One of the most difficult aspects of PR is figuring out how to respond to a negative story.
Unfortunately, not every media opportunity turns out the way we hope it will. Sometimes a writer makes a legitimate mistake. He might misquote a client, misinterpret something the client said, or incorrectly describe the company’s business offerings. It’s not pleasant. But it happens. Writers are human.
Writers also have opinions – and sometimes those opinions might be negative toward your client. If the writer feels strongly enough about a subject, and has a platform that allows him the leeway to criticize as he sees fit, he might deliver a good ol’-fashioned attack piece. He lines up a series of facts – or at least a series of other opinions – that support his conclusion, and he lets loose.
How do you respond to an attack like this? Or to an article with a casual mistake?
There are some practices PR people should and shouldn’t follow. But every situation is different, and PR responses will depend on what’s been said, what our relationship is with the writer, what publication the story ran in, and how our client prefers to respond to negative press.
As you consider how you’d react to certain kinds of situations, it’s worth taking a look at a recent case involving Walmart and an acid-tongued New York Times columnist.
The Times’ op-ed column that raised Walmart’s hackles carried the following headline: “The Corporate Daddy: Walmart, Starbucks, and the Fight Against Inequality.” Contributing writer Timothy Egan argued that Starbucks is “trying to be dutiful” while Walmart “is a net drain on taxpayers, forcing employees into public assistance with its poverty-wage structure.”
Walmart’s PR leaders, not surprisingly, weren’t happy with the way their company was portrayed. So they decided to do something about it.
They didn’t pick up the phone and yell at Egan. They didn’t write a scathing “Letter to the Editor.” And they didn’t take to Twitter with concise, nasty missives (#MadAsHell, #DownWithTheNYT, etc.)
Instead, VP of Communications David Tovar posted a copy of the Times column on Walmart’s blog and marked it up with red-pen edits that he felt the editors should have made in the first place. “Tim -- Thanks for sharing your first draft,” Tovar’s hand-scrawled note reads. “Below are a few thoughts to ensure something inaccurate doesn’t get published.”
Tovar circled and underlined passages, and wrote little notes “correcting” them.
Egan referred to Walmart as a “net drain on taxpayers” – forcing “employees into public assistance with its poverty-wage structure.” Editor Tovar retorted with the following: “We are the largest tax payer in America. Can we see your math?”
Egan stated that Walmart reaped $17 million in profits in 2013, that its highest paid executive earned more than $20 million, and that the six Walton heirs are worth $150 billion. Tovar’s note in the margin: “Possible addition: Largest corporate foundation in America. Gives more than $1 billion in cash and in kind donations each year.”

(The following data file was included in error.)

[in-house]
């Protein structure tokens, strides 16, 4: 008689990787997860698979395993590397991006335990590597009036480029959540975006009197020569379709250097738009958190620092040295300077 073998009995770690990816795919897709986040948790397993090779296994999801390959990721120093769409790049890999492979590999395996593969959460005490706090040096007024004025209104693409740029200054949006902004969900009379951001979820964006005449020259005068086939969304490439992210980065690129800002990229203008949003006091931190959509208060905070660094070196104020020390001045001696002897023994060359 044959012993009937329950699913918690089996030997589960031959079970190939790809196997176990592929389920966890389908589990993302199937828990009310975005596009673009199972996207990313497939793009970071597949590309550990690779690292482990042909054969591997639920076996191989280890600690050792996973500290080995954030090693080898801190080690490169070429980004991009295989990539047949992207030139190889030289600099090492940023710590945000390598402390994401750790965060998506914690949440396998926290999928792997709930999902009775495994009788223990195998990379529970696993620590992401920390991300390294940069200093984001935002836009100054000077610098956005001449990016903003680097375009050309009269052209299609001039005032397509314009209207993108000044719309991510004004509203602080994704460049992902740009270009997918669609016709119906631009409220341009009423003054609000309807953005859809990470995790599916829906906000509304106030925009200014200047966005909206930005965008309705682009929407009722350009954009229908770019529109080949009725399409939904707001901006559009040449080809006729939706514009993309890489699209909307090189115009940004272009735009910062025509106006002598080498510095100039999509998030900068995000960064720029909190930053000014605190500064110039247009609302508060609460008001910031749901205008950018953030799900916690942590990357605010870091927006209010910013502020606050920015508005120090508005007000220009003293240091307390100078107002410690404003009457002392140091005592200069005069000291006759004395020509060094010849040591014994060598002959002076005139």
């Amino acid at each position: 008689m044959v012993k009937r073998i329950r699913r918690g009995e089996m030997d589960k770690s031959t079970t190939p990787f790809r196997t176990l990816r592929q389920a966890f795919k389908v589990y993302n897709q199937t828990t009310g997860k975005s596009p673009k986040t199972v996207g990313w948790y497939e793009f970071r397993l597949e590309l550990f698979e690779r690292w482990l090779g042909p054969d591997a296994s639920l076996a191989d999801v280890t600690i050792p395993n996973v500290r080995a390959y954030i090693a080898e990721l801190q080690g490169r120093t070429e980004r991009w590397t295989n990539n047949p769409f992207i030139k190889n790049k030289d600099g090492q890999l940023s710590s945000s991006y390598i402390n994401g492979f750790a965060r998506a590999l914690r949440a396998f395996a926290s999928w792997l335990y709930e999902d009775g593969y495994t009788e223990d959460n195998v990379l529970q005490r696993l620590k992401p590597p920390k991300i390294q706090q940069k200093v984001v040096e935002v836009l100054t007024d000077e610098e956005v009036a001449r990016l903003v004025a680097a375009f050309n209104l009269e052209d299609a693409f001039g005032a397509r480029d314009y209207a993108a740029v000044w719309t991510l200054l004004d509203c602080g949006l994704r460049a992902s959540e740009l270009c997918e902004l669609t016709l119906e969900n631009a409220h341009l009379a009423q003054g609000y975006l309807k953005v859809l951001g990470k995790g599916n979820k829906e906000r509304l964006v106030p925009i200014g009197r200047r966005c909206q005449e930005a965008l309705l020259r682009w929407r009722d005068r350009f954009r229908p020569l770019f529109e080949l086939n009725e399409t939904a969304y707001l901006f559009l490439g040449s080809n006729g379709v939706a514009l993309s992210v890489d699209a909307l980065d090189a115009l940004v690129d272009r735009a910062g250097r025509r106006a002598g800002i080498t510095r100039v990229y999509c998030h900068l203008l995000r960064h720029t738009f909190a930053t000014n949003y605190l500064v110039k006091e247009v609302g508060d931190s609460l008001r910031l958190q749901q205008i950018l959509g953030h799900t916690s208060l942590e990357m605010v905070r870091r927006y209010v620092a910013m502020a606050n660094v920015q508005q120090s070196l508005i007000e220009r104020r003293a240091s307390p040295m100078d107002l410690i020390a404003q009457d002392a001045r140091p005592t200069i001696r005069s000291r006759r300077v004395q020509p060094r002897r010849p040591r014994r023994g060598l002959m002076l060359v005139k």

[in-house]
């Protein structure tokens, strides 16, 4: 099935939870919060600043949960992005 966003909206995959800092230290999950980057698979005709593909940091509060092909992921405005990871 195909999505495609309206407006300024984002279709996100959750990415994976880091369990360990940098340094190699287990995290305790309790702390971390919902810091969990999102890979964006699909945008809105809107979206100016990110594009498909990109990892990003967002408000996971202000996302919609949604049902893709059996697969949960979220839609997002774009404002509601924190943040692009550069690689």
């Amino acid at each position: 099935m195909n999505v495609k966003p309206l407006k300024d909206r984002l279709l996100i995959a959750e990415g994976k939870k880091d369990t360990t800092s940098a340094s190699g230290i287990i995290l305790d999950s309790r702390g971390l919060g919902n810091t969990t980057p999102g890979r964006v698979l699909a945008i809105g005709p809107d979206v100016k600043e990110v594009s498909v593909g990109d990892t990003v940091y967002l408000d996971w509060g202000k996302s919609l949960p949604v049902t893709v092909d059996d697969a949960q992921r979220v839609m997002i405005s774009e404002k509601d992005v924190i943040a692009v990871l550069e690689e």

Egan cited an opinion poll that found 28 percent of consumers surveyed have an unfavorable view of Walmart. “Pretty sure any corporation, politician even media outlet would like to have a 72% favorability rating,” Tovar responded.
It goes on from there.
Walmart made some good points. It argued the points coherently. But was it a good PR tactic?
Some press reports thought so. The Daily Caller, a conservative website, ran this headline: “Wal-Mart’s Response to The New York Times Hit Piece is EPIC.” Forbes contributor Tim Worstall celebrated “WalMart’s Delightful Smackdown of The New York Times.” Business2Community contributor Arik Hanson called the gambit “nothing short of brilliant.”
Others disagreed. Salon headlined its piece “Wal-Mart flunks its fact-check: The truth behind its sarcastic response to the Times.” Writer Ari Rabin-Havt likened Walmart to a “petulant child, unhappy with a negative report card.”
Clearly, the piece itself struck a nerve. The story generated 395 comments before the Times capped responses. Many of the comments took shots at Walmart, but others praised the company for striking back at the media.
The move was daring. Getting into a public battle with a media organization certainly can backfire. Most PR people would tend to take a more careful approach – maybe reaching out to the writer or an editor to plead for corrections or lobby for a more even-handed piece next time. Perhaps they might respond with a few comments at the end of the story, or place a byline in a competing publication supporting their cause.
But you do have to give Walmart points for creativity. The editor/professor tone Walmart took was edgy and skillful – pointing out “mistakes” in a reasoned, sometimes humorous, manner.
Communications is changing. Negative stories won’t go away completely, and it’ll be interesting to see what other kinds of creative responses will surface. How would you handle something like this?